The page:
City of Denver to Require New Residential Land Developments to Designate More Units as Affordable
Updated: Feb 14, 2022
To address Denver’s increasing shortage of affordable housing, Denver’s Community Planning and Development, combined with the Department of Housing Stability, have released a final draft of proposed reasonable housing requirements for new residential land development. The city’s proposal has been revised to require new residential land development projects of 10 or more units to designate between 8% and 12% as affordable housing.
Future Residential Land Development in Denver to Help Housing Crisis
Denver has been in a situation that is widely considered a housing crisis where the rising costs of both rentals and for-sale homes are making difficulties for residents. Following an interview done by Mile High CRE, Britta Fisher, the executive director of the Department of Housing Stability claims, “One in three households in Denver struggles with housing costs, and 46,000 are paying more than half their incomes toward housing. These are our restaurant workers, childcare providers, and social workers – the people who make our city run. This proposal helps ensure they can not only work here but can afford to live here, too,”.
Denver Residential Land Development Linkage Fees or In-Lieu-Of Fee
As a part of the original process, Denver residential land development projects are expected to pay set fees that aid with the future development of affordable housing. The pre-existing fee prior to the latest proposal is known as the “linkage fee”. Developers will pay linkage fees which in turn will find the support and creation of new income-restricted housing. This fee is included with the construction of all residential projects such as single-family custom homes, ADUs, and Additions. The current linkage fees for residential land development projects vary between $0.44 cents per square foot to about $1.86. With the introduction of the new proposal, that fee is expected to be raised anywhere from $4 - $8 per square foot.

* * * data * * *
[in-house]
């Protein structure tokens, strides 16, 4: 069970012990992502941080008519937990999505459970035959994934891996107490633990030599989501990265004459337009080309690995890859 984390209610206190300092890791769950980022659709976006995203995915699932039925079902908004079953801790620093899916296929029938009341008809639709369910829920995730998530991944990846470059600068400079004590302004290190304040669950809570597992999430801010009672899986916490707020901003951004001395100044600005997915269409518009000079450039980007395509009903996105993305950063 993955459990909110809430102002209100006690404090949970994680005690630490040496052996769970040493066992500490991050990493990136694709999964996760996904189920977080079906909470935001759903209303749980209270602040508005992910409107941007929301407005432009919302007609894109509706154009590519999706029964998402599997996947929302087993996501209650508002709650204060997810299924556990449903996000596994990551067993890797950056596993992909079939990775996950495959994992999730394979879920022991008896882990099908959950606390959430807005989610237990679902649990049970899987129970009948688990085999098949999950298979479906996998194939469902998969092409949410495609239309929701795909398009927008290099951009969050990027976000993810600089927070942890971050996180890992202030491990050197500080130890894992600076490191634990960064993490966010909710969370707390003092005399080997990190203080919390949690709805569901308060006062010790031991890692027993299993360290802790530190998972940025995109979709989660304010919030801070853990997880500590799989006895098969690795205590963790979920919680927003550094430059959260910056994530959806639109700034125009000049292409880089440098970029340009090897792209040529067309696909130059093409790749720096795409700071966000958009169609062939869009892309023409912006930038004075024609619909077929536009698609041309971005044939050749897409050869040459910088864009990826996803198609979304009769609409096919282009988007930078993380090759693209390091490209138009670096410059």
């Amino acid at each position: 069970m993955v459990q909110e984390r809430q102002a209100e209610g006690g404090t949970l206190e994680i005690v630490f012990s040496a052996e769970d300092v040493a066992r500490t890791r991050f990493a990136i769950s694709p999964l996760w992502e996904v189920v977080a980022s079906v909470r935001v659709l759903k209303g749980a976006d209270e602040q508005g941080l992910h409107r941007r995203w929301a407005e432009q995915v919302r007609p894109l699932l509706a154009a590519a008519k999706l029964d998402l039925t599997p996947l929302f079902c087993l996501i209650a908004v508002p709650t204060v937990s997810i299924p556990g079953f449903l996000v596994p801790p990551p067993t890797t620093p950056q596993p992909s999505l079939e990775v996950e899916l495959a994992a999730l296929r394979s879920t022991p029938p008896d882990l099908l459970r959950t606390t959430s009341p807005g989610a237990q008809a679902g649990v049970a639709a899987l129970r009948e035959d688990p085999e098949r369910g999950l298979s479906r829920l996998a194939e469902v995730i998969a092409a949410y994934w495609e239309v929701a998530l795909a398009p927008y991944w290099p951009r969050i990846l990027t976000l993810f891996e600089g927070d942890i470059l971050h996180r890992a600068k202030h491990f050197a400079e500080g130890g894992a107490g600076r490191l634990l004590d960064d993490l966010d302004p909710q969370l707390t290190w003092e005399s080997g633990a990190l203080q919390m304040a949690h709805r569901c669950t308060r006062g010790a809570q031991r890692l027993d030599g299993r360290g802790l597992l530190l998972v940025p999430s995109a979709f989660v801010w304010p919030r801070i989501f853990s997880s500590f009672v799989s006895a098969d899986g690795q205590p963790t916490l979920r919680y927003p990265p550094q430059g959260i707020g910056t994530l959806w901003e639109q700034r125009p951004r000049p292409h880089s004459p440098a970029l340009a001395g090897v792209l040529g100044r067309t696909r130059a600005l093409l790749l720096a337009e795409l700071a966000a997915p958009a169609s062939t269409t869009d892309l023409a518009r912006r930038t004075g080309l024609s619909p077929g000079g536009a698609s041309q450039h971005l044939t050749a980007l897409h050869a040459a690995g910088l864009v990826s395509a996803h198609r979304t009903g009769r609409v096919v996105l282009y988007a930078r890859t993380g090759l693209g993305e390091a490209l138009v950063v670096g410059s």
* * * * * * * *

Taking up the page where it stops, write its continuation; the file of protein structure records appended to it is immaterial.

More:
In addition to developers paying a linkage fee to the city of Denver, the proposal introduces another cost in case the land development project fails to produce the minimum requirement of units. This cost is called a “fee-in-lieu” which starts at around $311,000 in hopes to deter developers from circumventing affordable housing in their projects.
A policy designed for the future of residential land developments
The exact percentages contained in the policy vary based on the level of affordability offered, but in all scenarios, each of the units would need to be affordable for people making less than the area median income. The approximate median income in Denver currently is around $84,000 per household. According to Mile High CRE, there are hundreds of cities across the United States who are implementing similar proposals. Tools and initiatives like this are likely to increase as the housing concern grows.